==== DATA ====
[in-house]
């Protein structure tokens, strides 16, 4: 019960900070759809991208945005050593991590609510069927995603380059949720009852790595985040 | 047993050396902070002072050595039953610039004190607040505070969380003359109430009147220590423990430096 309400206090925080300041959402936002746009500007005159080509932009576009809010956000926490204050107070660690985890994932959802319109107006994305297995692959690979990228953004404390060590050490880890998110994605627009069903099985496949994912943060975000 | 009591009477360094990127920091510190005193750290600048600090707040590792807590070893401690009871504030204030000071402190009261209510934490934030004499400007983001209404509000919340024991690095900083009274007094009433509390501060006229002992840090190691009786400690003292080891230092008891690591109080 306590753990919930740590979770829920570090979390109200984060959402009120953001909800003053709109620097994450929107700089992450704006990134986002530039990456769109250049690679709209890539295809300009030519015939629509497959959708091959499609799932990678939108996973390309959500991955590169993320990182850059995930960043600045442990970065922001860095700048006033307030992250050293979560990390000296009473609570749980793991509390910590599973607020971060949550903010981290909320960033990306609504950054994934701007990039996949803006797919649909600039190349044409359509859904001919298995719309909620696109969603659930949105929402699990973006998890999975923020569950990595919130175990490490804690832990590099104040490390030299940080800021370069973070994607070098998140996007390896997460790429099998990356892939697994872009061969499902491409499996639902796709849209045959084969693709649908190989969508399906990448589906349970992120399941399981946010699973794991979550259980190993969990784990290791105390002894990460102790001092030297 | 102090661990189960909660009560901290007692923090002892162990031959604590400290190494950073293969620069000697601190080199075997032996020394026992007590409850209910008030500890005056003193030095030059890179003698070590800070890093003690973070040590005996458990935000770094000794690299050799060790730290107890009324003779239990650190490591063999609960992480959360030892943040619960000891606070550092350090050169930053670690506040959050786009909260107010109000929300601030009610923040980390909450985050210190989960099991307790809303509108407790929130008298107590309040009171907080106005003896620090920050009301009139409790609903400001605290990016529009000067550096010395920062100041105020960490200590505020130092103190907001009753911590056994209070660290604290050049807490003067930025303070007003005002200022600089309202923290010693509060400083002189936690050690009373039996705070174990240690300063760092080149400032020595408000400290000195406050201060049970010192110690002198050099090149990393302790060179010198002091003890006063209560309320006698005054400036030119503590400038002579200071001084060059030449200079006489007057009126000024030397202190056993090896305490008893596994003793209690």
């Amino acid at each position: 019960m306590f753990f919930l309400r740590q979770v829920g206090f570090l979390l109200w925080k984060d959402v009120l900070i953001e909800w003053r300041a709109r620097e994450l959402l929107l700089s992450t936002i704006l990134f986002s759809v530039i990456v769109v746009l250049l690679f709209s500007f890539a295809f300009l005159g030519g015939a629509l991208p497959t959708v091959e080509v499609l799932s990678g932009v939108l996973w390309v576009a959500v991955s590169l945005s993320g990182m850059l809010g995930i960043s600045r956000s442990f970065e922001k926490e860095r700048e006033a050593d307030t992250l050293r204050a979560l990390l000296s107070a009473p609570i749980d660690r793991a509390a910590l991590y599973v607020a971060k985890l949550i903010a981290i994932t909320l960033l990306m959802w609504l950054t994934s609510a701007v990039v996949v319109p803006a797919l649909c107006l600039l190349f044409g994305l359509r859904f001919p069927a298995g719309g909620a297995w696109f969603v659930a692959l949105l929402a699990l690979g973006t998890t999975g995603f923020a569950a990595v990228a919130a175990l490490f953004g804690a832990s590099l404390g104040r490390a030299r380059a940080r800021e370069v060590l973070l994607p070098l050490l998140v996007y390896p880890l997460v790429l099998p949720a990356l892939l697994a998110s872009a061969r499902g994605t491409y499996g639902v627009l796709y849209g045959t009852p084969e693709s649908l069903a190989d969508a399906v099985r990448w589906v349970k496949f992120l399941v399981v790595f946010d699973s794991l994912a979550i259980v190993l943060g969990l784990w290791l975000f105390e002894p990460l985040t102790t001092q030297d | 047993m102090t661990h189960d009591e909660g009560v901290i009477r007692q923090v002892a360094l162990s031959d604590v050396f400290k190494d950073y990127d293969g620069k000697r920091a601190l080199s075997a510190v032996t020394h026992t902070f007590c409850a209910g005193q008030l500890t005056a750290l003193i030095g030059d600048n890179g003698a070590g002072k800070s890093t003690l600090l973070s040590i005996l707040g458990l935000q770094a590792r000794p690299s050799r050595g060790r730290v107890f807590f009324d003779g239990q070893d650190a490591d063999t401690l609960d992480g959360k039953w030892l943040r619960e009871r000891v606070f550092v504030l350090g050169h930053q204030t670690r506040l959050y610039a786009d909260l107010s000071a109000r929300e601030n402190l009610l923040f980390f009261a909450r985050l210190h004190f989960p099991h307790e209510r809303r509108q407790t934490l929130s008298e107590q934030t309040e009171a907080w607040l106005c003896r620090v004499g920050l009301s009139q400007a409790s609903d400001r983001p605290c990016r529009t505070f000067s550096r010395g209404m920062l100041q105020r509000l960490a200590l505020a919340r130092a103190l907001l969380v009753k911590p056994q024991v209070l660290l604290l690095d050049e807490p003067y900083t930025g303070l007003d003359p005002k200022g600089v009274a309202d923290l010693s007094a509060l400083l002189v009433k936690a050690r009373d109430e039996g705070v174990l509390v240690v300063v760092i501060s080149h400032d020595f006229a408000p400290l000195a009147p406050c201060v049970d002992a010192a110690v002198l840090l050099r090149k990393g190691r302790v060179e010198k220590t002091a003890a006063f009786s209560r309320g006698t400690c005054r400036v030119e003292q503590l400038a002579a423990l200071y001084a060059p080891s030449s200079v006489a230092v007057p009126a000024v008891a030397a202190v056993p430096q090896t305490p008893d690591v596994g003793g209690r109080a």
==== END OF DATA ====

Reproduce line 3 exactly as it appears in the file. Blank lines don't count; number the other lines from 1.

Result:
């Amino acid at each position: 019960m306590f753990f919930l309400r740590q979770v829920g206090f570090l979390l109200w925080k984060d959402v009120l900070i953001e909800w003053r300041a709109r620097e994450l959402l929107l700089s992450t936002i704006l990134f986002s759809v530039i990456v769109v746009l250049l690679f709209s500007f890539a295809f300009l005159g030519g015939a629509l991208p497959t959708v091959e080509v499609l799932s990678g932009v939108l996973w390309v576009a959500v991955s590169l945005s993320g990182m850059l809010g995930i960043s600045r956000s442990f970065e922001k926490e860095r700048e006033a050593d307030t992250l050293r204050a979560l990390l000296s107070a009473p609570i749980d660690r793991a509390a910590l991590y599973v607020a971060k985890l949550i903010a981290i994932t909320l960033l990306m959802w609504l950054t994934s609510a701007v990039v996949v319109p803006a797919l649909c107006l600039l190349f044409g994305l359509r859904f001919p069927a298995g719309g909620a297995w696109f969603v659930a692959l949105l929402a699990l690979g973006t998890t999975g995603f923020a569950a990595v990228a919130a175990l490490f953004g804690a832990s590099l404390g104040r490390a030299r380059a940080r800021e370069v060590l973070l994607p070098l050490l998140v996007y390896p880890l997460v790429l099998p949720a990356l892939l697994a998110s872009a061969r499902g994605t491409y499996g639902v627009l796709y849209g045959t009852p084969e693709s649908l069903a190989d969508a399906v099985r990448w589906v349970k496949f992120l399941v399981v790595f946010d699973s794991l994912a979550i259980v190993l943060g969990l784990w290791l975000f105390e002894p990460l985040t102790t001092q030297d | 047993m102090t661990h189960d009591e909660g009560v901290i009477r007692q923090v002892a360094l162990s031959d604590v050396f400290k190494d950073y990127d293969g620069k000697r920091a601190l080199s075997a510190v032996t020394h026992t902070f007590c409850a209910g005193q008030l500890t005056a750290l003193i030095g030059d600048n890179g003698a070590g002072k800070s890093t003690l600090l973070s040590i005996l707040g458990l935000q770094a590792r000794p690299s050799r050595g060790r730290v107890f807590f009324d003779g239990q070893d650190a490591d063999t401690l609960d992480g959360k039953w030892l943040r619960e009871r000891v606070f550092v504030l350090g050169h930053q204030t670690r506040l959050y610039a786009d909260l107010s000071a109000r929300e601030n402190l009610l923040f980390f009261a909450r985050l210190h004190f989960p099991h307790e209510r809303r509108q407790t934490l929130s008298e107590q934030t309040e009171a907080w607040l106005c003896r620090v004499g920050l009301s009139q400007a409790s609903d400001r983001p605290c990016r529009t505070f000067s550096r010395g209404m920062l100041q105020r509000l960490a200590l505020a919340r130092a103190l907001l969380v009753k911590p056994q024991v209070l660290l604290l690095d050049e807490p003067y900083t930025g303070l007003d003359p005002k200022g600089v009274a309202d923290l010693s007094a509060l400083l002189v009433k936690a050690r009373d109430e039996g705070v174990l509390v240690v300063v760092i501060s080149h400032d020595f006229a408000p400290l000195a009147p406050c201060v049970d002992a010192a110690v002198l840090l050099r090149k990393g190691r302790v060179e010198k220590t002091a003890a006063f009786s209560r309320g006698t400690c005054r400036v030119e003292q503590l400038a002579a423990l200071y001084a060059p080891s030449s200079v006489a230092v007057p009126a000024v008891a030397a202190v056993p430096q090896t305490p008893d690591v596994g003793g209690r109080a």